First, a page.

CONCERNS: This woman alleges that her partner is being mistreated at Wolston Correctional Centre.
CONCERNS: This woman alleges that her partner is being mistreated at Wolston Correctional Centre. Rob Williams

Man with kidney cancer fears dying on a prison floor

A LOWOOD man with end-stage kidney cancer has allegedly been forced to sleep on the floor of a prison cell for weeks and has no idea when he may be released, despite the fact he has reportedly not been charged with a crime.

The man's partner alleges he has been held without charge since October last year because he has nowhere to live outside of prison except for her home.

Their ordeal began after an argument in late October ended badly. He called police after she attempted to take her own life. Police officers eventually placed a Domestic Violence Protection Order against him.

Acting on legal advice, both the woman and her partner accepted the DVO without fighting it. According to the woman, her partner was arrested less than 24 hours later and has been in custody ever since.

As parties in a DVO, the couple cannot be publicly identified.

Citing privacy legislation, Queensland Corrective Services would not confirm whether the man had been charged or sentenced for a crime.

It would also not comment on the man's medical treatment or his living conditions.

"Due to privacy laws (Section 341 of the Corrective Services Act), QCS is unable to discuss the management of individual prisoners." QCS said in a statement to the QT.

Over the past six months, the woman has written to the parole board governing her partner's case, sought legal advice and attempted twice in court to have the DVO removed.

Her latest letter to the Queensland Parole Board pleads for his release.

"Please, I am begging you to release (name) so he can die out here, not on a prison floor," the letter says.


The reality of kidney cancer in prison:

Medical records seen by the Queensland Times show he had symptoms of extreme weight loss, anorexia and growing tumours in December last year. He was first diagnosed in 2014.

The record also shows he cannot be treated with chemotherapy or radiation.

The woman says her partner now relies on other prisoners for much of his daily care and is often confined to a wheelchair.

"If we're in pain, we can just go and get some painkillers. He can't do that," she said.

She said he spent at least one night this week in hospital, where he slept on a proper bed for the first time in weeks, and also alleges he is not allowed to take specific medication and has had surgical elements of his treatment delayed.

Health authorities say he has attended every appointment as per his requests.

"He is scared of dying in prison," the woman told the QT.

"I thought he was going to die on Saturday (during a visit), he looked so bad."


What is the challenge in removing the DVO?

The justice system faces a complex task when deciding on issues around domestic violence.

The DVO this couple is subject to shows officers feared the woman was at a high risk of controlling behaviour and potential violence and she suffered from a mental illness.

She told police on the night that her partner made her fearful and showed ongoing controlling behaviour, including instructing her not to take her medication.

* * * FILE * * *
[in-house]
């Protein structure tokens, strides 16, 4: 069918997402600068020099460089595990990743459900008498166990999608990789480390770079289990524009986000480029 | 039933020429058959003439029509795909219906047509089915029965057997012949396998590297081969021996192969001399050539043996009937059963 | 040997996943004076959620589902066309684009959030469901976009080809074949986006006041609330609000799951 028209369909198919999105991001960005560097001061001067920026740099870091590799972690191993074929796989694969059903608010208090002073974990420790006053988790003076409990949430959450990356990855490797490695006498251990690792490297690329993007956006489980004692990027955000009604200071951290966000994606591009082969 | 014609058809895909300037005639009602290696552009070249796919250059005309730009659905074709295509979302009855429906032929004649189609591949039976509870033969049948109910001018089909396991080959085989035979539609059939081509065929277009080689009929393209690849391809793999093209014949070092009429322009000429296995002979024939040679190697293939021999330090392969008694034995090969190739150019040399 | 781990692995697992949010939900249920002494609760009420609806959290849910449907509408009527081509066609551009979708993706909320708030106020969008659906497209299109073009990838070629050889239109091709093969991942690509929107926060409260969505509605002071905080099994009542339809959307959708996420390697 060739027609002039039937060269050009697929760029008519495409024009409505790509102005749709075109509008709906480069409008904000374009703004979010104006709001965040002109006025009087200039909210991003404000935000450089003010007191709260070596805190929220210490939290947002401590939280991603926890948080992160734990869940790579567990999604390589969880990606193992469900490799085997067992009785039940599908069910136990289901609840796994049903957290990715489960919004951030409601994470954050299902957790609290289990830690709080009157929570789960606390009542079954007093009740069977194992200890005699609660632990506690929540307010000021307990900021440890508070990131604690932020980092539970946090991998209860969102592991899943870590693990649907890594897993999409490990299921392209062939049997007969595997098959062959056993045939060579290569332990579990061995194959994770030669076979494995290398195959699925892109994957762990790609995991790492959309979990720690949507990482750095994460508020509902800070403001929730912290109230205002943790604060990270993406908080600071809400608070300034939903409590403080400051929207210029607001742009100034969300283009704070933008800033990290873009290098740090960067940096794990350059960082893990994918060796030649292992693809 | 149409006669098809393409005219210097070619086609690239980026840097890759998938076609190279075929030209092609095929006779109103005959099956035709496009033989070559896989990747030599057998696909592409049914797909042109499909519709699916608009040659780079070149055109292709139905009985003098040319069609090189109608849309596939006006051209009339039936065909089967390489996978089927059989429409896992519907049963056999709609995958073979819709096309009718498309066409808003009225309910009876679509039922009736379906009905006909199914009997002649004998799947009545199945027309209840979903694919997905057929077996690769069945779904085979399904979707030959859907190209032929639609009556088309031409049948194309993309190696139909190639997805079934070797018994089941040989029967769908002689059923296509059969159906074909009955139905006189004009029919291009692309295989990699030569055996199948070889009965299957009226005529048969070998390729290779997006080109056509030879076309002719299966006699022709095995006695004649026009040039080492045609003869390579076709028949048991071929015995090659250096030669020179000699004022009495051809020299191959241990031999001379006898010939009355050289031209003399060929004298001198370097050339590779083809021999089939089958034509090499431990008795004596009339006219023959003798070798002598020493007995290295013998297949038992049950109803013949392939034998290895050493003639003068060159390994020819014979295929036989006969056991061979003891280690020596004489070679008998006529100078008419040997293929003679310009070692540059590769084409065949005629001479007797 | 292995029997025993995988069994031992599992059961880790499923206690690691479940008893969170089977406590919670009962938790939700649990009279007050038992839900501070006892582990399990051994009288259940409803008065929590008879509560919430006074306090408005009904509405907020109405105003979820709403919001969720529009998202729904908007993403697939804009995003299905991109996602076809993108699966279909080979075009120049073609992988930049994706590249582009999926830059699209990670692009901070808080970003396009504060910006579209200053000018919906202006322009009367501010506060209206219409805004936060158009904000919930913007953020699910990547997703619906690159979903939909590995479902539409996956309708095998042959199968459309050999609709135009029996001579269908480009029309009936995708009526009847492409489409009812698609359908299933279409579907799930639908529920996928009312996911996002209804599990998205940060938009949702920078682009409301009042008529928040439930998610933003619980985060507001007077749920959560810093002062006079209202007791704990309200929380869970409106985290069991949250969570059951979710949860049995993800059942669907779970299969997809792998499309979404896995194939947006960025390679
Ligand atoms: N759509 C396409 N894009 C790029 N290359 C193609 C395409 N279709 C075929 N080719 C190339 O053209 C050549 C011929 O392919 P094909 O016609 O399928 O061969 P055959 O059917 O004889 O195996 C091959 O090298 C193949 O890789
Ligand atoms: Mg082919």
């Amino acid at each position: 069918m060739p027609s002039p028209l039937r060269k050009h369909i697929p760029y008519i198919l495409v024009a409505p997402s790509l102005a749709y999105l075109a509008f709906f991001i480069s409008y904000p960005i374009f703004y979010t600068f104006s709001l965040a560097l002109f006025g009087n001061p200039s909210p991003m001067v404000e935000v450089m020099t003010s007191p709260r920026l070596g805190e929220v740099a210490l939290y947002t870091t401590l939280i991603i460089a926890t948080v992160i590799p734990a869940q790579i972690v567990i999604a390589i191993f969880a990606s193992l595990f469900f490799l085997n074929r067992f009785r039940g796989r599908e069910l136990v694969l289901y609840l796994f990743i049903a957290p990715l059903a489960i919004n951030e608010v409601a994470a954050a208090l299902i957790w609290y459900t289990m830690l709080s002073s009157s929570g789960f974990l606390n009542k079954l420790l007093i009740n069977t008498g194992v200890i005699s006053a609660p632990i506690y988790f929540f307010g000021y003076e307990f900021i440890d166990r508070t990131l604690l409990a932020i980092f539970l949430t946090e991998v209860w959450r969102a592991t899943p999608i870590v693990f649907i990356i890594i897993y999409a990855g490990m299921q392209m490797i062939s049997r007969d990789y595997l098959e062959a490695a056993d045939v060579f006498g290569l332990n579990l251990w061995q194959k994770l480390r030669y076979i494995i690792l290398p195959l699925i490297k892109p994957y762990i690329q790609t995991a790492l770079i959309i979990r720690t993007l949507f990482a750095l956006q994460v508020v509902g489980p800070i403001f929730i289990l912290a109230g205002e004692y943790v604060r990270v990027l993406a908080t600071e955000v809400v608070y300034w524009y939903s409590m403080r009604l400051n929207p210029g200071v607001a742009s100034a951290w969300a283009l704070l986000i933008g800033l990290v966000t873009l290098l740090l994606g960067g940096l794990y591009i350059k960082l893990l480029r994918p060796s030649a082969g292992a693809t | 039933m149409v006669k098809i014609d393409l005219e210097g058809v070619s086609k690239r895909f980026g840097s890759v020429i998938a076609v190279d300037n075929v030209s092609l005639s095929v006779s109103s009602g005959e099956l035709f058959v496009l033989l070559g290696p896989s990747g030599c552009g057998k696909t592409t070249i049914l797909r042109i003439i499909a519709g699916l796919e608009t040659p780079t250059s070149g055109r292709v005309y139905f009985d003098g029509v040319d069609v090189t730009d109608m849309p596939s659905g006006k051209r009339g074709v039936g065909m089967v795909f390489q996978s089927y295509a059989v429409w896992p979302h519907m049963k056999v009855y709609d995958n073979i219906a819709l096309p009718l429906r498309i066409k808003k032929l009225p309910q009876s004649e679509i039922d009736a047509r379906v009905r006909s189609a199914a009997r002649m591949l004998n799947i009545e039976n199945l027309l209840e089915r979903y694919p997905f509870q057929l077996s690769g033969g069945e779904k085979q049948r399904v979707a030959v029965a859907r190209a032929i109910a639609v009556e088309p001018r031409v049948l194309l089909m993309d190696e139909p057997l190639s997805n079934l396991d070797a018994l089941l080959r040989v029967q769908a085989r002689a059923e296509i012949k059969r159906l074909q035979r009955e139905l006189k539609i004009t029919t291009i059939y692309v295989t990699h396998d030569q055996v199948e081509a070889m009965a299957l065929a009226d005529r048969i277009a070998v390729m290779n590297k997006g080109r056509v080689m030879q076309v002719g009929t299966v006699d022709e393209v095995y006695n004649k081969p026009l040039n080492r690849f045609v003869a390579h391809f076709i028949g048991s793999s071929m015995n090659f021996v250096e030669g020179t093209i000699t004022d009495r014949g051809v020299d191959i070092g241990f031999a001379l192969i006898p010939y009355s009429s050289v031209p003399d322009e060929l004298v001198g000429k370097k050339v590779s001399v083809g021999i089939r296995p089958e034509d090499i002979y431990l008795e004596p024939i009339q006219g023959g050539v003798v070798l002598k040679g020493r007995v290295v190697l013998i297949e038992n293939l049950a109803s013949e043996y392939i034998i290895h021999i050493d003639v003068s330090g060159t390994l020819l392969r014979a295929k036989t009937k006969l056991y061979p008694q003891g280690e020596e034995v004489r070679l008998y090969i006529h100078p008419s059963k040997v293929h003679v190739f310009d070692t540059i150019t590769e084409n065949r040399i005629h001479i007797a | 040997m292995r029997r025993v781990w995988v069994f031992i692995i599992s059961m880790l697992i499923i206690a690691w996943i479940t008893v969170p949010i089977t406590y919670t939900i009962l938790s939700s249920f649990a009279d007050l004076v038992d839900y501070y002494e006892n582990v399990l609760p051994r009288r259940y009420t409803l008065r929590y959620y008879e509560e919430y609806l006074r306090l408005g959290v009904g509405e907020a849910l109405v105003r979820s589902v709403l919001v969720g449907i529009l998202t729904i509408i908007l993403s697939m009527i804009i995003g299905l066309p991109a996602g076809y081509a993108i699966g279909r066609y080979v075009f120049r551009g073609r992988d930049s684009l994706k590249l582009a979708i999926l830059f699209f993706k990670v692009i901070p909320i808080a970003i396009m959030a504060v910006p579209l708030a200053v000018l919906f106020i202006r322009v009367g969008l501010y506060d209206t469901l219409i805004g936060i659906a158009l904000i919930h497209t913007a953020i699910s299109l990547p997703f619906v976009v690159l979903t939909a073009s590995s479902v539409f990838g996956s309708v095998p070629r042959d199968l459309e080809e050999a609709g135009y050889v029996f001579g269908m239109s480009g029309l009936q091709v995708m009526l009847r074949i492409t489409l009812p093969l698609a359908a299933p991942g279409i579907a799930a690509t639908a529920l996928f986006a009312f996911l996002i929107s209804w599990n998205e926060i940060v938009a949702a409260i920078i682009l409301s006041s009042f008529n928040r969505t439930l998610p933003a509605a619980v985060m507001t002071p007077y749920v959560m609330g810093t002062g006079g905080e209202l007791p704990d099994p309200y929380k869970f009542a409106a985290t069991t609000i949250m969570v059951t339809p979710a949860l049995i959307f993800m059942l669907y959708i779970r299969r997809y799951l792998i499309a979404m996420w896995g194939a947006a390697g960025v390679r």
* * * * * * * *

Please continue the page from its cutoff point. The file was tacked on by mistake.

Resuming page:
She said these reports were made during a troubling episode caused by her post traumatic stress disorder and that the man had never hurt her.

But when placing or changing a DVO, police and judges must take into account worldwide research that shows victims of domestic violence often make excuses for or play down the abuse they may be subjected to.

In this case, the woman said her partner should be allowed to live in their shared home at Lowood.

The conditions of the DVO require only that the man displays good behaviour against his partner and not commit domestic violence against her - it does not limit contact between them.

She said he had not been charged with breaching a DVO and therefore had not committed a crime, or even been accused of a crime.

If he can't be released, the woman has called for him to at least be given a bed.


So why is he sleeping on the floor?

The sick man is one of 132 prisoners at Wolston Correctional Centre sleeping in double-up accommodation thanks to a chronic problem of overcrowding.

As of Wednesday, he was one of 743 prisoners living in a centre built for 600.

A QCS spokesperson said double-up accommodation included built beds, bunks or mattresses on the floor.

Queensland prisons have been using double-up accommodation on a regular basis for several years.

In January, media reports showed Queensland's prison system had to accommodate for more than 1000 people above its cell capacity. The woman said this overcrowding had contributed to her partner's poor treatment and missed medical appointments.

QCS would not comment on medical treatment received by prisoners because all prison healthcare is managed by West Moreton Hospital and Health Service.

WMHHS chief executive officer Sue McKee said four prisoners at Wolston were currently being treated for cancer, through the oncology team at Princess Alexandra Hospital.

"All patients have access to primary health care and are referred to specialist services as required," she said.

"Upon entry to a correctional facility, all prisoners receive a comprehensive health assessment which ensures management of pre-existing medical conditions.

"The prisoner has attended all appointments as per his care plan and requests."

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